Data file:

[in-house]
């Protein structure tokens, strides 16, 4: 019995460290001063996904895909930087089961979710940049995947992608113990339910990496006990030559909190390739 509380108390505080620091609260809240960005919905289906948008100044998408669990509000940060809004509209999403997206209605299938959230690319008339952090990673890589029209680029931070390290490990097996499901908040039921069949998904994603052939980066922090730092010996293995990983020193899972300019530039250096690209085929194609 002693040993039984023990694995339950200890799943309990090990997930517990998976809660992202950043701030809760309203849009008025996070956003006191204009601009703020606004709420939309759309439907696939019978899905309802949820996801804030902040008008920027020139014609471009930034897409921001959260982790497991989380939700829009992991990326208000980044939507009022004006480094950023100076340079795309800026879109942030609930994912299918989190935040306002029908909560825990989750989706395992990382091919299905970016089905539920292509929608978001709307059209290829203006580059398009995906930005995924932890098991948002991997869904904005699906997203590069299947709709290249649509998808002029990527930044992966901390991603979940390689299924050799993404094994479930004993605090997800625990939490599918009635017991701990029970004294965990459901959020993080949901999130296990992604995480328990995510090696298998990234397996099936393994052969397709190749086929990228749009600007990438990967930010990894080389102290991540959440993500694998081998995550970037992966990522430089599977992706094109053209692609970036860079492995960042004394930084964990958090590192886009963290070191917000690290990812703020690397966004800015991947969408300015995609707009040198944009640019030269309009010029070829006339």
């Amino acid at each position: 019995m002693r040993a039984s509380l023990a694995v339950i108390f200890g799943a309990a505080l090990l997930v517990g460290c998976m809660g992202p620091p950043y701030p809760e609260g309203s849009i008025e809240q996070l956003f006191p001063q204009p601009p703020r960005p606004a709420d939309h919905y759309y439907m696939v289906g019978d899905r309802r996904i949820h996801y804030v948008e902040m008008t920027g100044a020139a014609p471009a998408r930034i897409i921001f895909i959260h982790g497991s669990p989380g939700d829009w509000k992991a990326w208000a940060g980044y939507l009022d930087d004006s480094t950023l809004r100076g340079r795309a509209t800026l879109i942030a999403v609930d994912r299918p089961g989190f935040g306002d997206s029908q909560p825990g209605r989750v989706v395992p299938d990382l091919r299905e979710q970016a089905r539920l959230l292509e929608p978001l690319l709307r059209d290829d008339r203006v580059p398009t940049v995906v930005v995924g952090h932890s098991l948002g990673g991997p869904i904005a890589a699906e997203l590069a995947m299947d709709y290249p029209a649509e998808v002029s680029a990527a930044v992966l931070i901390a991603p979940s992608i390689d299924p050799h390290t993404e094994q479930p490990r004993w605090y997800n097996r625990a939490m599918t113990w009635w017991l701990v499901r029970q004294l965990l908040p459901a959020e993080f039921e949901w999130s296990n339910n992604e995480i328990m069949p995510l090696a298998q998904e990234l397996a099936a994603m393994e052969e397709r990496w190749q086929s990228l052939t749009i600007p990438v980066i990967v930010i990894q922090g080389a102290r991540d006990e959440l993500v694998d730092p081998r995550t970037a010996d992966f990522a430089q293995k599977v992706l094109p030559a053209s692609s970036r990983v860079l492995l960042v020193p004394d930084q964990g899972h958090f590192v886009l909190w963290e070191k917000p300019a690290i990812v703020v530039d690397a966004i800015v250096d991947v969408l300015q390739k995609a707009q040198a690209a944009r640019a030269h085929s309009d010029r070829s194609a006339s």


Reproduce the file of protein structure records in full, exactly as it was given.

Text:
[in-house]
């Protein structure tokens, strides 16, 4: 019995460290001063996904895909930087089961979710940049995947992608113990339910990496006990030559909190390739 509380108390505080620091609260809240960005919905289906948008100044998408669990509000940060809004509209999403997206209605299938959230690319008339952090990673890589029209680029931070390290490990097996499901908040039921069949998904994603052939980066922090730092010996293995990983020193899972300019530039250096690209085929194609 002693040993039984023990694995339950200890799943309990090990997930517990998976809660992202950043701030809760309203849009008025996070956003006191204009601009703020606004709420939309759309439907696939019978899905309802949820996801804030902040008008920027020139014609471009930034897409921001959260982790497991989380939700829009992991990326208000980044939507009022004006480094950023100076340079795309800026879109942030609930994912299918989190935040306002029908909560825990989750989706395992990382091919299905970016089905539920292509929608978001709307059209290829203006580059398009995906930005995924932890098991948002991997869904904005699906997203590069299947709709290249649509998808002029990527930044992966901390991603979940390689299924050799993404094994479930004993605090997800625990939490599918009635017991701990029970004294965990459901959020993080949901999130296990992604995480328990995510090696298998990234397996099936393994052969397709190749086929990228749009600007990438990967930010990894080389102290991540959440993500694998081998995550970037992966990522430089599977992706094109053209692609970036860079492995960042004394930084964990958090590192886009963290070191917000690290990812703020690397966004800015991947969408300015995609707009040198944009640019030269309009010029070829006339």
């Amino acid at each position: 019995m002693r040993a039984s509380l023990a694995v339950i108390f200890g799943a309990a505080l090990l997930v517990g460290c998976m809660g992202p620091p950043y701030p809760e609260g309203s849009i008025e809240q996070l956003f006191p001063q204009p601009p703020r960005p606004a709420d939309h919905y759309y439907m696939v289906g019978d899905r309802r996904i949820h996801y804030v948008e902040m008008t920027g100044a020139a014609p471009a998408r930034i897409i921001f895909i959260h982790g497991s669990p989380g939700d829009w509000k992991a990326w208000a940060g980044y939507l009022d930087d004006s480094t950023l809004r100076g340079r795309a509209t800026l879109i942030a999403v609930d994912r299918p089961g989190f935040g306002d997206s029908q909560p825990g209605r989750v989706v395992p299938d990382l091919r299905e979710q970016a089905r539920l959230l292509e929608p978001l690319l709307r059209d290829d008339r203006v580059p398009t940049v995906v930005v995924g952090h932890s098991l948002g990673g991997p869904i904005a890589a699906e997203l590069a995947m299947d709709y290249p029209a649509e998808v002029s680029a990527a930044v992966l931070i901390a991603p979940s992608i390689d299924p050799h390290t993404e094994q479930p490990r004993w605090y997800n097996r625990a939490m599918t113990w009635w017991l701990v499901r029970q004294l965990l908040p459901a959020e993080f039921e949901w999130s296990n339910n992604e995480i328990m069949p995510l090696a298998q998904e990234l397996a099936a994603m393994e052969e397709r990496w190749q086929s990228l052939t749009i600007p990438v980066i990967v930010i990894q922090g080389a102290r991540d006990e959440l993500v694998d730092p081998r995550t970037a010996d992966f990522a430089q293995k599977v992706l094109p030559a053209s692609s970036r990983v860079l492995l960042v020193p004394d930084q964990g899972h958090f590192v886009l909190w963290e070191k917000p300019a690290i990812v703020v530039d690397a966004i800015v250096d991947v969408l300015q390739k995609a707009q040198a690209a944009r640019a030269h085929s309009d010029r070829s194609a006339s």